Aging of the sea urchin Centrostephanus rodgersii using demi-pyramid microstructure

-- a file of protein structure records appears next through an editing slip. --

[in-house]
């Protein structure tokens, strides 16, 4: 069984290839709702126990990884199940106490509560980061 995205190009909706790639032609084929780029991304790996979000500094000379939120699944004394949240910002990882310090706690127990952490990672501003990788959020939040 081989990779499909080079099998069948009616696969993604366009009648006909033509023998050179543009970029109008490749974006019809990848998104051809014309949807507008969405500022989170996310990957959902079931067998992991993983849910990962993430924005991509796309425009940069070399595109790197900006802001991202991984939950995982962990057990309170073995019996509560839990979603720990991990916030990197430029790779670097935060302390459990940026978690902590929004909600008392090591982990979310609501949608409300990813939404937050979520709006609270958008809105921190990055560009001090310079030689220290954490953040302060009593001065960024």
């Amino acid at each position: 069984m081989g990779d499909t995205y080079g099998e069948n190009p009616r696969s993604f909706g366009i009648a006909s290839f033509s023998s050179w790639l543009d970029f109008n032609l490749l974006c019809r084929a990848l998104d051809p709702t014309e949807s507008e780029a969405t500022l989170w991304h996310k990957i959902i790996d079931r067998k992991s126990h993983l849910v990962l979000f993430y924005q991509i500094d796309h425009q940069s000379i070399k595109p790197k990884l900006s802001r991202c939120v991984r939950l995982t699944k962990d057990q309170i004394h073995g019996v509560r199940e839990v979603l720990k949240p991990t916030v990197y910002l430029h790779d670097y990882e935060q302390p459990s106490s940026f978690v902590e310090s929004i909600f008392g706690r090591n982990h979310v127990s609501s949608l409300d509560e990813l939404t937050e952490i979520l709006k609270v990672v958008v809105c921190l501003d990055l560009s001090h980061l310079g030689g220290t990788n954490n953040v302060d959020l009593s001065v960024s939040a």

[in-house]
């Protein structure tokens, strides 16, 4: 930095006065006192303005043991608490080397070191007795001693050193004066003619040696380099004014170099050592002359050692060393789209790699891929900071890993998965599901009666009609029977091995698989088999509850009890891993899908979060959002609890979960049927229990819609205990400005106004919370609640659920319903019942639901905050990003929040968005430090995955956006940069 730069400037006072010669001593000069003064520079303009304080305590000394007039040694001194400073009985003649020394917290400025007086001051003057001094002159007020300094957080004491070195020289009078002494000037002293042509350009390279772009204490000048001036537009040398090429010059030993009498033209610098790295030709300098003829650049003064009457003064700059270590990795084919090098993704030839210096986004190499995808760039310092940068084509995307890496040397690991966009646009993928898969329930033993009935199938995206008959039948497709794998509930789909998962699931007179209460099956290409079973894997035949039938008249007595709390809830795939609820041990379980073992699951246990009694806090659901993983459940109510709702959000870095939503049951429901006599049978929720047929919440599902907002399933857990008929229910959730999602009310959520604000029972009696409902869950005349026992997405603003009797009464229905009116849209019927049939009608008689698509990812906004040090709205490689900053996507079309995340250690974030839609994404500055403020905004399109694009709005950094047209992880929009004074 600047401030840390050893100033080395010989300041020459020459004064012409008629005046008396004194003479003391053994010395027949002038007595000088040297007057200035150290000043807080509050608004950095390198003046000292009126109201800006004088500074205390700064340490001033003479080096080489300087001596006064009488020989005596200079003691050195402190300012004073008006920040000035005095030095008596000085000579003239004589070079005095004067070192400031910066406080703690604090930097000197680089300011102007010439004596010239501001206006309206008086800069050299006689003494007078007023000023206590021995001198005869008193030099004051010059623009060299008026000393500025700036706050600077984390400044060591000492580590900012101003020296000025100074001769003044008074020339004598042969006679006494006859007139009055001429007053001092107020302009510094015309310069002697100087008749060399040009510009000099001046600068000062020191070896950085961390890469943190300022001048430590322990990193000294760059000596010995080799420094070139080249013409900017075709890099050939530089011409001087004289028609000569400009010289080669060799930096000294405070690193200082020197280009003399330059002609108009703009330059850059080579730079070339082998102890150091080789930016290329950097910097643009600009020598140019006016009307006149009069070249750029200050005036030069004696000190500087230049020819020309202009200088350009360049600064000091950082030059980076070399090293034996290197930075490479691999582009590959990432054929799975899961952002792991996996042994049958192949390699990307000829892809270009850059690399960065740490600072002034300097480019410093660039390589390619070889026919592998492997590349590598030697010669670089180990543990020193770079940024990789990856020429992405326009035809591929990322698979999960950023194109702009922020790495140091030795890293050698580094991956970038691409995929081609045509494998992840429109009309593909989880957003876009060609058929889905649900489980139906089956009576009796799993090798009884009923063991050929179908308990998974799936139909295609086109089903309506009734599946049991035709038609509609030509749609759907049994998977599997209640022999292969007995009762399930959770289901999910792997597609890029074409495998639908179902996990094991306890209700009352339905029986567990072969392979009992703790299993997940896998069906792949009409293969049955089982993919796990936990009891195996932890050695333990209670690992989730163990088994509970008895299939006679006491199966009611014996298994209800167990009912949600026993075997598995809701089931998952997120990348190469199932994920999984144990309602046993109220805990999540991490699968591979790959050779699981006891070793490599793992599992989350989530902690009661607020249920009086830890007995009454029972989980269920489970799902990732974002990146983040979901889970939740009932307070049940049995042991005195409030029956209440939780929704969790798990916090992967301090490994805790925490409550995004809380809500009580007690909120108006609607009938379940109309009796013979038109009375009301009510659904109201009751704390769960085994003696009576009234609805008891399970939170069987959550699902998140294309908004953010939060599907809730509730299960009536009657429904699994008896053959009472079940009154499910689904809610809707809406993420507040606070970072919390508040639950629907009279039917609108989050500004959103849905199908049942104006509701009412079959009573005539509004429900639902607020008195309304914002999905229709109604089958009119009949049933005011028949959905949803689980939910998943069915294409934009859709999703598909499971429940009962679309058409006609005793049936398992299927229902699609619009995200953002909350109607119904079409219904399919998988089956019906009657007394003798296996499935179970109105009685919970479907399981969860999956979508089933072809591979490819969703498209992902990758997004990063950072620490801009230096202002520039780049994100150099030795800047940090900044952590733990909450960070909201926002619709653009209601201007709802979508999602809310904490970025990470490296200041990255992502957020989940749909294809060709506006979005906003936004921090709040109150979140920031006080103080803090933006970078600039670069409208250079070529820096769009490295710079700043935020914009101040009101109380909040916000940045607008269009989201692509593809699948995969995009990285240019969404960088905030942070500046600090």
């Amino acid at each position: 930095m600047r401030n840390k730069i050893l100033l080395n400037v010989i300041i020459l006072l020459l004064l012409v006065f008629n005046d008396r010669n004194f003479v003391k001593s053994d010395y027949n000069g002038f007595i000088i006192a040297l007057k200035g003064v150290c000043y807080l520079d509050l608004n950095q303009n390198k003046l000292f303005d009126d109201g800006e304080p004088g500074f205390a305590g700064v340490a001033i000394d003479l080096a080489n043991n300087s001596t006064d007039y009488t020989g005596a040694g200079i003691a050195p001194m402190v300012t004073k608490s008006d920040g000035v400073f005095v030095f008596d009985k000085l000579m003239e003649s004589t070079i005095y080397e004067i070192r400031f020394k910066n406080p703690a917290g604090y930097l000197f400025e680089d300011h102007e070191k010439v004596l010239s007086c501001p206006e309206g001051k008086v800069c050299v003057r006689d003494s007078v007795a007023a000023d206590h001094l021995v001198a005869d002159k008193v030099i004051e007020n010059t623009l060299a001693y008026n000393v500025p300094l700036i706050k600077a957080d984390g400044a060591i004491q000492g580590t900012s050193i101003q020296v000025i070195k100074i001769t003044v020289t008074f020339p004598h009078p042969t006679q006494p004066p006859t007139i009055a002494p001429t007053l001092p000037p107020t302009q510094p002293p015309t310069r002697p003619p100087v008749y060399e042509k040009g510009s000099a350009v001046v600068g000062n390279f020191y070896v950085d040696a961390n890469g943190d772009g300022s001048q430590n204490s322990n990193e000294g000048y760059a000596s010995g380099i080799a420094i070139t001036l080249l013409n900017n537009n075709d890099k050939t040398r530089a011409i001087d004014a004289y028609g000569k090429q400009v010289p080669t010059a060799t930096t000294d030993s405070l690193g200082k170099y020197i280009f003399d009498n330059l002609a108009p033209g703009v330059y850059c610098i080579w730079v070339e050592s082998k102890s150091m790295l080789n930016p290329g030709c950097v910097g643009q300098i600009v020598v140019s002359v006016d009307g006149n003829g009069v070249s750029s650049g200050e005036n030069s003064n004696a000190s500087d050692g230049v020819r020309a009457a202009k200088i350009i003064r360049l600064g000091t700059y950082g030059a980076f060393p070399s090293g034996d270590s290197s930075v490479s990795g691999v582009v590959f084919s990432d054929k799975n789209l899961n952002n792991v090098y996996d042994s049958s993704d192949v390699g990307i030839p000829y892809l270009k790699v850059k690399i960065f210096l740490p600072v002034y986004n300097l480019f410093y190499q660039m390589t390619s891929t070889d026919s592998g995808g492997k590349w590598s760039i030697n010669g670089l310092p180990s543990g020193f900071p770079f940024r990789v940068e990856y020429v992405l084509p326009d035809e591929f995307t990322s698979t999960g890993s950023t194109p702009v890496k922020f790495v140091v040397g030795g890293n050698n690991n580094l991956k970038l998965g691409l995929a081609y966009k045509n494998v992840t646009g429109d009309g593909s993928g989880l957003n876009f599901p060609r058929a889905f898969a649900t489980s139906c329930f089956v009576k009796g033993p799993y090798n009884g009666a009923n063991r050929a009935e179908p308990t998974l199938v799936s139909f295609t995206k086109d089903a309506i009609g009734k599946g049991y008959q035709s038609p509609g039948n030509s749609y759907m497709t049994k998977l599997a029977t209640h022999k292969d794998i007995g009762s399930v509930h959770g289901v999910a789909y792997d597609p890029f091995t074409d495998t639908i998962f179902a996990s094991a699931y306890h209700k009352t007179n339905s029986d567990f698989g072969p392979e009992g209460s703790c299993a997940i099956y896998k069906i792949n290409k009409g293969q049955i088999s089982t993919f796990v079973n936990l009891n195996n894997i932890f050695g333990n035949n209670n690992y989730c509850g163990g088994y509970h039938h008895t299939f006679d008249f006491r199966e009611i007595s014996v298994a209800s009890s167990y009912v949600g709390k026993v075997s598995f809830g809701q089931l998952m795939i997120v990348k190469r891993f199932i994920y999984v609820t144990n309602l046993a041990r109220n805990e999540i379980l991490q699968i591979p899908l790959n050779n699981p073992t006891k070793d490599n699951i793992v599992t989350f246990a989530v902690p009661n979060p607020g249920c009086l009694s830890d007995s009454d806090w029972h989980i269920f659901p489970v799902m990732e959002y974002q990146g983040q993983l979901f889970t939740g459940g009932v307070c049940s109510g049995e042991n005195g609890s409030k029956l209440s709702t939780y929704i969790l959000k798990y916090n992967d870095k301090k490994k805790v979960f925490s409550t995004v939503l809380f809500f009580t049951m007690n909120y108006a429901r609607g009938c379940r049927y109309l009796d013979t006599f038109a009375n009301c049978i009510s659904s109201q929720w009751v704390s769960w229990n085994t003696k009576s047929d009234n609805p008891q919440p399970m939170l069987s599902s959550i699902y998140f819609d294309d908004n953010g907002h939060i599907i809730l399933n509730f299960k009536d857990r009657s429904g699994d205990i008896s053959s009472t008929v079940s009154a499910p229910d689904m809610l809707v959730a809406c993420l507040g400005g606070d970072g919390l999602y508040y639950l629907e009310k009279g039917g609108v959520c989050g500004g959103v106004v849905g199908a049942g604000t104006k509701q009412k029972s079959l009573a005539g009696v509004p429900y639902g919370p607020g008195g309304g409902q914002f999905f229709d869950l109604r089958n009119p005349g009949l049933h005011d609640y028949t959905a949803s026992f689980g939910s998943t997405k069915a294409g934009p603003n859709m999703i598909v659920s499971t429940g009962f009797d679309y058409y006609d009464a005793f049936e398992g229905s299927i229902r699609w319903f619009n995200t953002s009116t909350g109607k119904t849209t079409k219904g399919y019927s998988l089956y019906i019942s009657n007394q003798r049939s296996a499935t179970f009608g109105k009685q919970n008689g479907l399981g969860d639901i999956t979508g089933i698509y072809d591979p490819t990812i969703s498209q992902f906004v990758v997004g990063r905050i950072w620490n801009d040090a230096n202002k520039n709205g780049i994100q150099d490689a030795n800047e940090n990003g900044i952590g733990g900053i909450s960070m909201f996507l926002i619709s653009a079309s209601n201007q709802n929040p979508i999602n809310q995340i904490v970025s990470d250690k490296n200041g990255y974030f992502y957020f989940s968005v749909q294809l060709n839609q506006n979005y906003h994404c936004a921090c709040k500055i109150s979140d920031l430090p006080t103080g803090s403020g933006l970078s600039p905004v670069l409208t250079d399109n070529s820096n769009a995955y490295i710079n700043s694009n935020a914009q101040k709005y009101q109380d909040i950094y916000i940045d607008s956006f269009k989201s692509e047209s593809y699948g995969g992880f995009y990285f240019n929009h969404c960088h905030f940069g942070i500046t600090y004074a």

We investigate a novel aging method that utilizes parallel ridges and grooves on the surface of demi-pyramids of the sea urchin Centrostephanus rodgersii. Analysis of marginal increments from sea urchins tagged with oxytetracycline confirmed that ridges form in the mid to late Austral spring, as seawater begins to warm. After known periods of up to three years, counts of ridges from tagged sea urchins showed that the ridges were formed annually. Differences between observed and expected counts of ridges were mostly related to readers’ inability to distinguish adjacent ridges at the growing margin of the demi-pyramid. This resulted in a higher probability of underestimating age for individuals ≥ 6 yr. Counts of the ridges on the same demi-pyramid by the same reader, and comparisons among different readers, provided estimates of random error and bias. Estimates of aging error and bias in distinguishing ridges were modeled and used to estimate ‘true’ age and age structure. Maximum estimated age was 27 yr but most individuals were estimated to be 10–15 yr. We discuss the relevance of our findings to the fishery and the broader applicability of our method to correct ages estimated from other hard parts in marine species.
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